On Wednesday, the U.S. Senate voted 52-47 in favor of overturning the FCC’s decision to repeal net neutrality.
The regulation, put in place by the FCC under the Obama administration in 2015, essentially ensures that all internet traffic is treated equally by internet service providers and prevents them from blocking or prioritizing content from certain companies over others. In December 2017, the FCC had decided to repeal the current set of rules, arguing that net neutrality would limit internet freedom and stifle investment and innovation.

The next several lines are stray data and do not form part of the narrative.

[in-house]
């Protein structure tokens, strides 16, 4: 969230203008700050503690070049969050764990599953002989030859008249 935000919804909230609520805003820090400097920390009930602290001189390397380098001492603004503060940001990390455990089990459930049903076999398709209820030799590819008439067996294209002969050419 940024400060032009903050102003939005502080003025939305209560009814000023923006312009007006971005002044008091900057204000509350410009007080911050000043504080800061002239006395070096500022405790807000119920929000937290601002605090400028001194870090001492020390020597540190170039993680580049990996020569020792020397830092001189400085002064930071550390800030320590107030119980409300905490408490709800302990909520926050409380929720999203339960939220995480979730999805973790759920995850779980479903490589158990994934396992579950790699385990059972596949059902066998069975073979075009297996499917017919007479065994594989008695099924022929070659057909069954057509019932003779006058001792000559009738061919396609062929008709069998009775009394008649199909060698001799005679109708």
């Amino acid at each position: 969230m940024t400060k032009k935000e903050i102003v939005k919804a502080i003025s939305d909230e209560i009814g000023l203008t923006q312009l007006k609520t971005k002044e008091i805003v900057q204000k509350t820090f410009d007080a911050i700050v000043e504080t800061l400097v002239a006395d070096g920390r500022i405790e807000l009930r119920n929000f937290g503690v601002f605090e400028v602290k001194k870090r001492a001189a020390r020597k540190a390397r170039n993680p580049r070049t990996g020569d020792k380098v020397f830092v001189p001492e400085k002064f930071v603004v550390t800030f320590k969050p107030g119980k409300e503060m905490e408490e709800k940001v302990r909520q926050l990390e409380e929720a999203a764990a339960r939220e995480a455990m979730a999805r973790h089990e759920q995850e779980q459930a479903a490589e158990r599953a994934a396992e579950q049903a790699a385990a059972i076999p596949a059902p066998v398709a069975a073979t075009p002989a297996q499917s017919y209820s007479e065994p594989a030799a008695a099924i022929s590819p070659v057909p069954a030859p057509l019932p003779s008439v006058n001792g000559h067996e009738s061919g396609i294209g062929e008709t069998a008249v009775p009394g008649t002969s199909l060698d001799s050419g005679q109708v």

As our chart, based on a recent poll commissioned by the nonpartisan group Voice of the People
, illustrates, Americans are surprisingly united in their support of current net neutrality rules. 86 percent of the registered voters polled by Nielsen Scarborough oppose the FCC's plans to repeal net neutrality rules, with similar numbers found across all political camps.
While yesterday’s ruling was a major win for Democrats and net neutrality advocates, it was only a first step: to roll back the FCC’s decision using the Congressional Review Act, Democrats need a majority vote in the House as well as the president’s signature, which is unlikely considering he publicly supported the FCC’s decision in December.